High Court Passes Judgement on St Albans City & District Council

On Duty to Cooperate

Sir Ross Cranston sitting as a Judge of the High Court has ruled that St Albans has not fulfilled the requirements of the ‘Duty to Cooperate’ with neighbouring authorities in the preparation of its Strategic Local Plan. This is fatal to the plan and the Examination will not continue. St Albans must withdraw the plan and engage in necessary discussions and actions through the preparation of a new plan.


St Albans City and District Council (SACDC) submitted their Strategic Local Plan (SLP) to the Secretary of State in August 2016. The appointed Inspector, David Hogger, raised initial concerns that St Albans had not fulfilled its requirement with regards to the Duty to Cooperate, and held an initial hearing in October last year.

The Duty to Cooperate requires Local Authorities to make every effort to secure the necessary cooperation on strategic cross-boundary matters before they submit their plans for examination.

The Inspector ruled in November that the Duty to Cooperate requirement had not been met and that SACDC should withdraw the SLP and undertake meaningful and effective discussion with neighbouring authorities.

SACDC chose to challenge this in the High Court seeking to quash the Inspectors decision and continue with the examination of the plan.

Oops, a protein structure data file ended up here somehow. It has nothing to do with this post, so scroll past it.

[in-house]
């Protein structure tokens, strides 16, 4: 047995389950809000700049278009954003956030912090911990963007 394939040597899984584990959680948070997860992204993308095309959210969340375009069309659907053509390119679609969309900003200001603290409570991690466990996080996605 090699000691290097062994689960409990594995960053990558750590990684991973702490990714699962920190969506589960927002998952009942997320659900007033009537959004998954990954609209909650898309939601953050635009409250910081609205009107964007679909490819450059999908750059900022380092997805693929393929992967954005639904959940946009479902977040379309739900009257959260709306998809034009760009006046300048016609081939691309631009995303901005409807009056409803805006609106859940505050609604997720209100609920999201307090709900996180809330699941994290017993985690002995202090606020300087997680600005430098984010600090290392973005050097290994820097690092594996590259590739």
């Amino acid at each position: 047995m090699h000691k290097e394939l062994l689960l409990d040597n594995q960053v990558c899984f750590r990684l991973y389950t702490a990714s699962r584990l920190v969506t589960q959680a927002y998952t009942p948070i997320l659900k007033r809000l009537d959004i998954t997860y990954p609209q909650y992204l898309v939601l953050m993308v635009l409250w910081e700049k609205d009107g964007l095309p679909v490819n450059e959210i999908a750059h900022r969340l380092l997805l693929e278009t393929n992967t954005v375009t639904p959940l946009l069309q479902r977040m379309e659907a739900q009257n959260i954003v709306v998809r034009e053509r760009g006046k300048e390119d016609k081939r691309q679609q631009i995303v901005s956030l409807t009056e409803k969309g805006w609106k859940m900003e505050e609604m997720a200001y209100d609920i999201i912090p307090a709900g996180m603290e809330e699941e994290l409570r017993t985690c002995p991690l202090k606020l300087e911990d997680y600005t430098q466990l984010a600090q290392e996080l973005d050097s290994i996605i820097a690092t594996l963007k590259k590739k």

A hearing was held in the High Court over two days, from 21 June, overseen by Sir Ross Cranston.

SACDC retained the position that effective cooperation had been undertaken, but that an impasse had been reached; St Albans maintained it is a separate housing market from the neighbouring authorities and has differing views on housing need. SACDC noted that the Duty to Cooperate was not a duty to agree and therefore there was no further requirement to cooperate.

The judgement handed down confirms the Inspector was correct in his decision and the Duty to Cooperate has not been met. SACDC must now consider any further legal recourse or accept the judgement and start again with its plan providing clear evidence of effective working with neighbouring authorities.

Mary Maynard, portfolio holder for planning at St Albans Council, provided the following comment in response to the decision:

We will take stock and re-assess our approach, and we look forward to working with all our stakeholders, particularly our neighbouring Councils. We want to make sure we achieve the very best outcomes for residents. This will include balancing the delivery of the right number of homes to meet the needs of our growing population, ensuring our business and retail community continue to thrive and protecting our precious green belt and green spaces.

The timescale for a new plan will depend on whether further legal action is taken, however at best it is not likely a new plan will be produced for at least 18 months, leaving the current 1994 version of the St Albans Local Plan the prevailing development plan document.